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SECURITY

MPD beefs up antiterrorism measures in waterfront areas for Olympics

  • July 25, 2017
  • , Mainichi evening edition , p. 10
  • JMH Translation

In preparation for the 2020 Tokyo Olympics and Paralympics, the Metropolitan Police Department (MPD) will significantly beef up antiterrorism measures in Tokyo’s waterfront areas where Olympic venues are concentrated.

 

In addition to the MPD’s establishment of a new special squad that will respond to possible terrorist attacks from the ocean, railway companies will provide security camera footage from waterfront areas to the MPD in the event of an emergency. 

 

With less than three years until the Tokyo Olympics, the MPD is accelerating its security preparations. 

 

According to the MPD, 14 out of 39 Olympic venues, about 40%, are concentrated in waterfront areas, including the Olympic village that will be constructed in Chuo Ward’s Harumi district, which faces Tokyo Bay. Furthermore, Haneda Airport in Ota Ward, also surrounded by the ocean, is expecting an increased number of foreign VIPs and tourists, so the MPD has decided that strengthening security measures in waterfront areas will be crucial.

 

A new “maritime security squad” is scheduled for establishment by 2019 through the realignment of the Anti-Firearms squad of the Sixth Metropolitan Riot Police Unit headquartered in Shinagawa Ward close to Haneda Airport. The new squad will be composed of several dozen members capable of responding to terrorist attacks from the ocean. The members will operate on jet skis to find explosives and suspicious individuals around Haneda Airport and the Olympic venues.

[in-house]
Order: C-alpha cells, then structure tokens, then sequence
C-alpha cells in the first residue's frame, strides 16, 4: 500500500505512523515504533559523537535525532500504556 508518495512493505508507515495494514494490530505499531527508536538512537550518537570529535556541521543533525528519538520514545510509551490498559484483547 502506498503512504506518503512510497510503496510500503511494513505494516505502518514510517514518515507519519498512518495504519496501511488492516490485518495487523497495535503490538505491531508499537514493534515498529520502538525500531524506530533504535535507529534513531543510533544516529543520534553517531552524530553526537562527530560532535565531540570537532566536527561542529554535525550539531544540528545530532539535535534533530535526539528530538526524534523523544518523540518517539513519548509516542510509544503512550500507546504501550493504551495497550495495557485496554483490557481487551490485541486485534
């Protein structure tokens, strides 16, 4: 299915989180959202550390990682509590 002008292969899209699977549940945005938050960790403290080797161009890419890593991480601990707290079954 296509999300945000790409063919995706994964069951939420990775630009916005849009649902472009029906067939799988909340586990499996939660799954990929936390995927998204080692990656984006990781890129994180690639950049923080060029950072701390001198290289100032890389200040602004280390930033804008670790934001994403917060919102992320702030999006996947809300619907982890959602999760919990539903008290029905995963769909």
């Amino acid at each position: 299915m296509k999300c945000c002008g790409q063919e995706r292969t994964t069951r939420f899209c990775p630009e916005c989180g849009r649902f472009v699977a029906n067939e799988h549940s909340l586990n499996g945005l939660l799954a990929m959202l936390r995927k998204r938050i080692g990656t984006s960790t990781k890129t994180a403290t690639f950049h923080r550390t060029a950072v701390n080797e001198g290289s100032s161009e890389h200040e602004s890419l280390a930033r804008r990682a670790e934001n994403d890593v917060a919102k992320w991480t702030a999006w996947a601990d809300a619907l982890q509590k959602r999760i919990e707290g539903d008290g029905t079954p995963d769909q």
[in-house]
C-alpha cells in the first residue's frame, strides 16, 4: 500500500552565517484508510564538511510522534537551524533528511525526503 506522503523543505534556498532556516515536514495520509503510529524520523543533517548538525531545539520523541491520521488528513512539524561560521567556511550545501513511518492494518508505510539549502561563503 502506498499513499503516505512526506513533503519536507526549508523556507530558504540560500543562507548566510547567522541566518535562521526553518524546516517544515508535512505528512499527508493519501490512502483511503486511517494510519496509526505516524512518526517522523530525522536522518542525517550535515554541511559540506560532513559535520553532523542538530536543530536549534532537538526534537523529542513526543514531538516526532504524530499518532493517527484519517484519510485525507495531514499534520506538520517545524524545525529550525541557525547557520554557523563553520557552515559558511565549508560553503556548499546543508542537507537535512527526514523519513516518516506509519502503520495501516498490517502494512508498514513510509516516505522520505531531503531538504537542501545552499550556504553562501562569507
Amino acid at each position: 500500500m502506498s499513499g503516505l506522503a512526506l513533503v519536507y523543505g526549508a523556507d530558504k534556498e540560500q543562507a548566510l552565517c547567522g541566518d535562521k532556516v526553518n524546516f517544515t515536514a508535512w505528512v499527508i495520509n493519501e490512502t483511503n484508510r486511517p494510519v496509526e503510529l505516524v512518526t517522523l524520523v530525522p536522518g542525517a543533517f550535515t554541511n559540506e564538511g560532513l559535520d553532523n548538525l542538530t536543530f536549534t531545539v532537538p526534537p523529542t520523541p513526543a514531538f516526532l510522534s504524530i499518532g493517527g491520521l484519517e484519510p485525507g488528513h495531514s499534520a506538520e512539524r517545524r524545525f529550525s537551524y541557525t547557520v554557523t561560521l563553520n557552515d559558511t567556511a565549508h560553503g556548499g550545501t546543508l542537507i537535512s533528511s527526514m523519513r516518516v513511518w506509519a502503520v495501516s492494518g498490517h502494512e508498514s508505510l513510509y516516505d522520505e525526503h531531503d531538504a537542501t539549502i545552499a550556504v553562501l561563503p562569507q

In order to increase its initial response capability, the MPD will build a new office in Haneda Airport where the Tokyo International Airport Counterterrorism Unit will be stationed on a 24-hour basis with bomb-sniffing dogs. The MPD is considering significantly increasing the number of members of the Special Assault Team, established in 1996, which specializes in counterterrorism and responding to hijacks.

 

The MPD will also enhance its cooperation with the private sector. The police and Tokyo Metro operate a system that receives surveillance camera video from railway companies in the event of terrorist incidents or natural disasters.

 

Beginning this fiscal year, three more railway companies that operate trains along waterfront areas joined this system, including the new transit system Yurikamome, Tokyo Waterfront Rapid Transit, and Toei Transportation. In this way, the MPD intends to receive on-site information for a quick response in a timely manner.

 

“Tokyo waterfront areas are changing significantly in preparation for the Olympics,” said Public Security First Division Chief Haruyuki Kamaya of the MPD. “We need to improve our response readiness for terrorist attacks launched from the ocean.”

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